In Control by Heidi Reimer

A single mother lived upstairs with her seven-year-old son. I was a guest for the week in my friends’ new second-floor apartment in a sunny three-unit house. They hadn’t seen much of their neighbor, they told me, but they’d heard her. Screams, threats, curses, relentless wrath against her child. They laughed about it. She’d had the baby at seventeen; it was a hard life. A lot of times the son screamed back.

I was reading alone on the balcony, awake before everyone else on a Saturday morning. The shouting came from above, raw and livid like I had never heard from one human being to another. My body tensed, alert, alarmed. Footsteps and screams descended the communal staircase and continued until they were outside, below me on the patio.

“Fuck you! I should never have had you! Wait till I get my hands on you, you fucking brat!”

I was not a mother but I’d been thinking lately about the kind of mother I’d want to be. One who treated her children with respect, who found consensual solutions instead of coercing obedience. One who did not bash her children’s self-esteem until they were grown, when she would suddenly expect them to have some. One who did not treat her children like second-class citizens.

In my plastic balcony chair with my book and my cup of tea, I was possessed by rage. My mind was barely aware what I was doing as my body darted down the stairs.

I found the woman on the patio. In one movement she transfigured from fury to smiling politeness. “Hi,” she said, “how are you?”

I was trembling. My mouth opened and my voice said, “I’m angry.”

“Oh, why’s that?”

“I’m angry that you think you have the right to speak to your child that way.”

Her eyes turned hard. She stared.

“Whatever, lady.” She shooed her son into the car and left.

For half an hour afterward my heart pounded and my whole body shook. I sat down on my friend’s bed and said, “I think we need to call social services. That’s verbal and emotional abuse.”

She was shocked. “I’ve heard her for weeks but I never thought—I’m not saying it’s good parenting, but she loves her son.”

I was rattled for days, not by the mother’s behavior but by mine. I’m not a confrontational person. I go years swallowing back anger and resentment. I’m nice. I’m quiet. I rarely speak to strangers, and I certainly don’t chase them down stairwells to tell them what I think of them.

Had I finally stepped into my power, escaped my nice-girl censor, found my anger and used it justly? Or had I been hot-headed, butted into the life of a stranger whose past and present I knew little of, used fury where compassion might have done more good, incited further anger, complicated my friends’ neighborly relations?

Years later, I’m a mother myself, and I’m still rattled.

I think of the times strangers have intruded into my mothering. The people on the street rushing to rescue my baby every time—every single time—I start tying her onto my back with the mei tai. The elderly ladies who tsk and alert me—me, always me, even if my husband is right there too—to absent hats, unbuckled strollers, a toddler’s overenthusiastic engagement with a dirty sidewalk. The trucker at a gas station at midnight, where I’d stopped during a protracted, mishap-laden journey, narrowing his eyes: “Bit late to be out with your baby, isn’t it?” The way that becoming a parent opens personal choices and failings to public judgment and interference.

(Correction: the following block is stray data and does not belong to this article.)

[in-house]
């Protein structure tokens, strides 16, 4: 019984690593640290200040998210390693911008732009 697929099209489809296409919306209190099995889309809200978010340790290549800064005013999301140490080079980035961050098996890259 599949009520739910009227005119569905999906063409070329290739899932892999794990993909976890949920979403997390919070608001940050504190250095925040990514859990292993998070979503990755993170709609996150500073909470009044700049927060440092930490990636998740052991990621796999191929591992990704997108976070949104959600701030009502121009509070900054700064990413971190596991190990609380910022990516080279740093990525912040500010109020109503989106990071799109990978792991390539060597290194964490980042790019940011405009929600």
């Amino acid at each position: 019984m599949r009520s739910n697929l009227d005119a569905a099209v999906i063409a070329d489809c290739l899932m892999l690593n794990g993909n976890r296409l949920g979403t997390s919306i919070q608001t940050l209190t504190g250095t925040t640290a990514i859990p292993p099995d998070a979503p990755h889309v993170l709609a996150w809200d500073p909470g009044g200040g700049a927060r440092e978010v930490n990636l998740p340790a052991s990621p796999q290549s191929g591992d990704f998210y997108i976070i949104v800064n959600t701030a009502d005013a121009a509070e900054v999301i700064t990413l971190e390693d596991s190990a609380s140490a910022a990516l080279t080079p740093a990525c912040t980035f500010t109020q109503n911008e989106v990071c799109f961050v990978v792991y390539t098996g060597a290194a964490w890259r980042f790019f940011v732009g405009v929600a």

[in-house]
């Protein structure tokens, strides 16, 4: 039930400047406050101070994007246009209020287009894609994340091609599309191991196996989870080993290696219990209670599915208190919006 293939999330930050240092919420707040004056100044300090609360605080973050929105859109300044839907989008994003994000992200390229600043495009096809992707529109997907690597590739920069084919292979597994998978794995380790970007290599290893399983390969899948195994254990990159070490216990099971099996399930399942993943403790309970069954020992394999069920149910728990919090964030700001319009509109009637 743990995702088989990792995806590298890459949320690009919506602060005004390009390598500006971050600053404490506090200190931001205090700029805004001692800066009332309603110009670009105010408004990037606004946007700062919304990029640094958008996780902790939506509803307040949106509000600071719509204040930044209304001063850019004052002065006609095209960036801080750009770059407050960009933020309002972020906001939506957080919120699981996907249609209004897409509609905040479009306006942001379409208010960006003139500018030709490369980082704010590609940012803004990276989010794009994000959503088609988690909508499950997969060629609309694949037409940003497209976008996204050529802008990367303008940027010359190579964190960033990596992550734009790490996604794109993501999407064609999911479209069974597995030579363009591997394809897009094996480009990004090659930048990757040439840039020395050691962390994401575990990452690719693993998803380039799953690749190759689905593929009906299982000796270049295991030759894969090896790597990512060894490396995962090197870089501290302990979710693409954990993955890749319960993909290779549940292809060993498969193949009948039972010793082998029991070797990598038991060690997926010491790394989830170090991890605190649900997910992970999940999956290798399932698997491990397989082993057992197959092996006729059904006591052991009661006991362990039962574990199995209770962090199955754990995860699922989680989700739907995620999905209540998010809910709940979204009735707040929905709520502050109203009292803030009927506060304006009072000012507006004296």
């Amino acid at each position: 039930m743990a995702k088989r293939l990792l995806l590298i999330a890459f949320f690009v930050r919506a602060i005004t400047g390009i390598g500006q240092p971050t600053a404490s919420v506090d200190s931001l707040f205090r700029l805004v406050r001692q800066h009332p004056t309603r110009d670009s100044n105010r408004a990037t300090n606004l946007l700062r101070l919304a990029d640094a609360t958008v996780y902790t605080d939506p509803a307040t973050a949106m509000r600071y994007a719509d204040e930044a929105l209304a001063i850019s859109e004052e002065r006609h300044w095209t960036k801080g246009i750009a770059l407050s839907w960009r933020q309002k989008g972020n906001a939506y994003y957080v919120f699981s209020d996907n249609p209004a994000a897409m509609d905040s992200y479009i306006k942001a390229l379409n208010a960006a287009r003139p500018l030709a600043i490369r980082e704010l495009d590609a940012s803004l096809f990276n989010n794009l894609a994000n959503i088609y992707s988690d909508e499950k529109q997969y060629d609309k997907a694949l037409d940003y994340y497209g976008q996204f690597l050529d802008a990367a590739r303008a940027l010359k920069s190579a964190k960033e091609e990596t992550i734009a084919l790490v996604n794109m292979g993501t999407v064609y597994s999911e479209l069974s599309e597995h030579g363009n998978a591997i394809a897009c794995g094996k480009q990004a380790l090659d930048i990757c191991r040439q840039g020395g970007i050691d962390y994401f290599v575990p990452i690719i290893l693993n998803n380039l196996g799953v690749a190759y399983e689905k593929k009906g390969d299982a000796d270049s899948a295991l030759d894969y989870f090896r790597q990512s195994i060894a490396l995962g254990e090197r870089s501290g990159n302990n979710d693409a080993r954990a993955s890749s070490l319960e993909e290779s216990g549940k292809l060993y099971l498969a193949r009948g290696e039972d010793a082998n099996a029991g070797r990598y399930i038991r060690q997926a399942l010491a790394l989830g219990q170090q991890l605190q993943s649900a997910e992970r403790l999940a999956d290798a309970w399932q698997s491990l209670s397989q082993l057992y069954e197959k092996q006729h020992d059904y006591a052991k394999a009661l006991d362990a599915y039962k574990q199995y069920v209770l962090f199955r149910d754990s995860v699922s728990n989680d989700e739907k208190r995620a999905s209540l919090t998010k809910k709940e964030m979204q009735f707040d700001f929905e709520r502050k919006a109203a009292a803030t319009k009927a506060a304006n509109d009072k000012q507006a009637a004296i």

I think of the times no one has seen or overheard. The screams, the threats—my screams, my threats—the swearing, the fists into walls. My fists into walls. Our next-door neighbors were friendly when we moved in and seem to have gone distant; did they hear something through open windows, something unintended, something I was regretting even as I spoke (yelled) it?

Because after that confrontation on the patio I went years without expressing anger or even feeling much of it, until I became a mother and discovered rage. The rope’s end, the boiling point instantaneously reached, words coming out of my mouth that I can't believe I’m saying. Powerlessness combined with this strange, unhealthy power. I am here with this child, this irrational, infuriating, tantruming, demanding, needy needy child, and I love her deeply but I have not had time to myself in forever, and I am so depleted, and so overwhelmed, and I am snapping and my child is smaller than me and I am in control of her.

I’m in control and I’m out of control.

And I don’t think that losing my temper is okay, and they are amazing girls who I am honored and awed to have in my life, and we live harmoniously most of the time, and I’m endeavoring every day to treat them with respect and find consensual solutions and listen to them and affirm them and nurture them into strong, secure people who know it’s unacceptable for anyone to bully them, including me.

But I think about that woman still. 

Maybe she was an emotional and psychological threat to her son, unfit and doing real damage.

Or maybe she was just a mom, on call alone and unsupported twenty-four hours a day for seven years, really, really needing a break.

 
Heidi Reimer's short fiction has appeared in Winner’s Circle Nine and Outcrops: Northeastern Ontario Short Stories. She's currently finishing a novel, and blogs about writing and mothering at www.emergencejourney.com. She lives in Toronto with her husband and two daughters.